Had Mumbai been a word, it would have been the perfect example of an oxymoron with the two contradictory lifestyles led by its people. While Mumbai is the richest Indian city with the highest number of millionaires and billionaires, it is also home to country’s largest slum population of 5.2 million (as per Census 2011). The city’s skyline is dominated by over 3000 high-rise residential buildings; yet nearly half of its total population of 12.44 million still live in tightly-packed shanties with no access to something as basic as toilets. Mass migration has been difficult for Mumbai to absorb primarily because of its peculiar geography and scarcity of land, but more so due to lack of infrastructure facilities and unaffordable housing for economically weaker communities.
With limited access to civic amenities, around 1 million slums across Mumbai are characterised by unhygienic, squalid and overcrowded conditions that pose a major threat to their inhabitants’ health. Open defecation, poor drainage system and unsafe drinking water are the root cause of diseases like diarrhoea, scabies, worm infestation, dysentery, malaria, typhoid, dengue and skin infection prevalent in these slums and squatter settlements. Most of the slum residents work as daily wage labourers, housemaids and Naka workers (informal labourers picked by contractors) and can barely make the ends meet, let alone spend money on healthcare measures.
For improving the lives of people in Mumbai slums and providing them free-of-cost medical care services, Smile Foundation has partnered with Deutsche Bank. Under this intervention, a Smile on Wheels mobile hospital unit is deployed in 10 slum areas across the city including Waldhuni, Netiwali, Kate Manavali, Tisgaon Naka, Kolsewadi and Ambedkar Nagar. Home to a population of 5 lakh, these slum colonies lack basic civic amenities like sewage & sanitation, safe drinking water and drainage and hence, are a hotbed of communicable and vector borne diseases.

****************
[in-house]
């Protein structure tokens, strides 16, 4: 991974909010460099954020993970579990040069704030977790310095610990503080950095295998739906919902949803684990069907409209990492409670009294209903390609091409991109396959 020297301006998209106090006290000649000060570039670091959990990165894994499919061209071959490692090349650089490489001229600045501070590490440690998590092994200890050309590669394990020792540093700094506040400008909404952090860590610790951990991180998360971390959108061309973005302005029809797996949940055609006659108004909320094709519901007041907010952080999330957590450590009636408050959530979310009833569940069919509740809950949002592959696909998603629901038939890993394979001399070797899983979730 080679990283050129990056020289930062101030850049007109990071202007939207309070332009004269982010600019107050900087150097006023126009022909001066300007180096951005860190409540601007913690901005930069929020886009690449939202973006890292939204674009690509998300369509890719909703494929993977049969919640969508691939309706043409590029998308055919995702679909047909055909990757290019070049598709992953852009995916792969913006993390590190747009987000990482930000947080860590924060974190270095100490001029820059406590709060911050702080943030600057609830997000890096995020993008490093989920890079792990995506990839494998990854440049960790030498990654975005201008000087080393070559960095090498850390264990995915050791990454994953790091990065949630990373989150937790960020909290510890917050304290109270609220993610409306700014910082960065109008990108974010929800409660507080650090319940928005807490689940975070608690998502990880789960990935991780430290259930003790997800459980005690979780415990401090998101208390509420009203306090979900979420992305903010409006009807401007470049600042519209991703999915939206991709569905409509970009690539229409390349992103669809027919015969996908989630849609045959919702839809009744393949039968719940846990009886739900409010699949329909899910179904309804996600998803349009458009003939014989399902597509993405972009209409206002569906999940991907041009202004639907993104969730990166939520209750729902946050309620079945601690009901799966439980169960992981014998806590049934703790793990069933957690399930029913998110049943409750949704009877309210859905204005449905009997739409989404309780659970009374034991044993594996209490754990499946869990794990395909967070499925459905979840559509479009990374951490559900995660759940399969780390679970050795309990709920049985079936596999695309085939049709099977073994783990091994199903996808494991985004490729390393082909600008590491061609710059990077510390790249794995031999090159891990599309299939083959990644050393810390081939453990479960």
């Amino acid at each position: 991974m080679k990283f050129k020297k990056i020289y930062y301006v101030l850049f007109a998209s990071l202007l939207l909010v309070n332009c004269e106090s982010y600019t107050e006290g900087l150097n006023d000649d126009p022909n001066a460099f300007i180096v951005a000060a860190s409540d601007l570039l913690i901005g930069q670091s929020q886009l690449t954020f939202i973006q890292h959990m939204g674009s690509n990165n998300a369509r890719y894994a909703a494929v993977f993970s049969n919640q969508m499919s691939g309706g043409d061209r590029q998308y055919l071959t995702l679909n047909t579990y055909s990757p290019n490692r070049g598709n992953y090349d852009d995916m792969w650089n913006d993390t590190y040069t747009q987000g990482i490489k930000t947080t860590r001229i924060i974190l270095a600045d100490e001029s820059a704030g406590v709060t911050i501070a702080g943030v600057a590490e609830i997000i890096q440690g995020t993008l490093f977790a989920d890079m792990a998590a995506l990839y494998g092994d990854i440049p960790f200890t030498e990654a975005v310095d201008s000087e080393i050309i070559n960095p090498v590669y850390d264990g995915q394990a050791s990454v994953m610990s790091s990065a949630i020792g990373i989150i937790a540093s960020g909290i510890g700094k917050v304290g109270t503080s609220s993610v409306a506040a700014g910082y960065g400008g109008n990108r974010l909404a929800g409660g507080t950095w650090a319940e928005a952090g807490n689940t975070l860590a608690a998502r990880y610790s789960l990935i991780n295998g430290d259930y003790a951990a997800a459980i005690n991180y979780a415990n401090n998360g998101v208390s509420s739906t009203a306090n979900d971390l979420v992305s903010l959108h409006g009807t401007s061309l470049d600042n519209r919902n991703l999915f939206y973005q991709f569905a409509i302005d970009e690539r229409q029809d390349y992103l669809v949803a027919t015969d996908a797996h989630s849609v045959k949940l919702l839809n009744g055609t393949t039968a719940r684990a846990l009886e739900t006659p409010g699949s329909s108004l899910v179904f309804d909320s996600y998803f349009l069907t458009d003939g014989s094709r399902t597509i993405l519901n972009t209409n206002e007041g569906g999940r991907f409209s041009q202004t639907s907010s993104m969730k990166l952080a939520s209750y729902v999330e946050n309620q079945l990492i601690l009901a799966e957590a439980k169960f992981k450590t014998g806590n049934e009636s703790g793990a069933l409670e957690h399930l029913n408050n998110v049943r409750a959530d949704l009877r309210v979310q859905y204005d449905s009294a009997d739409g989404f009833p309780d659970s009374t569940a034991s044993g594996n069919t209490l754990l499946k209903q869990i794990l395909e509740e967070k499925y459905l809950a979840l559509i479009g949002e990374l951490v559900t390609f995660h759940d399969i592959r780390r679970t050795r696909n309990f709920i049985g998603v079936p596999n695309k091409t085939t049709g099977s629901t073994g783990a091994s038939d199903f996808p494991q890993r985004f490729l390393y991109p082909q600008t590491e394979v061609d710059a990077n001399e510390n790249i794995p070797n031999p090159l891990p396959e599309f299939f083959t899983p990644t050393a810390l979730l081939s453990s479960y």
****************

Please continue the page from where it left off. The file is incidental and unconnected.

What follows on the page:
Through Smile on Wheels, Smile Foundation brings primary healthcare services at the doorstep of impoverished families and children living in these areas. A team of Doctor, Nurse, Pharmacist and Lab Technician are present in the vehicle for medical consultation, diagnosis, lab tests and medicine distribution. There is also a Community Mobilizer on board who spreads awareness on basic healthcare, hygiene and nutrition through group discussions, workshops, streets plays and other IEC activities. Special sessions are arranged to educate pregnant and lactating women on healthy diet, maternal and infant nutrition, ANC/PNC, breastfeeding, and immunization. Referral services are also offered to bridge the gap between the community and the government.
At least 5 lakh beneficiaries to be reached directly within a year.
Regular OPDs conducted in ten slums for health check-ups, lab tests and distribution of free medicines.
Community meetings, school health programmes and IEC activities conducted to foster health-seeking behaviour among families and children.
Pregnant women, ‘being the high-risk’ group, are given detailed workshops on maternal and infant nutrition, ANC/PNC, immunization and other related issues.
Patients with serious threats to health referred to government or charitable hospitals.
A total 55 OPDs organized
Total number of female and child beneficiaries was 3586
60 pathological tests were conducted so far
A total of 5174 people benefited from the healthcare services provided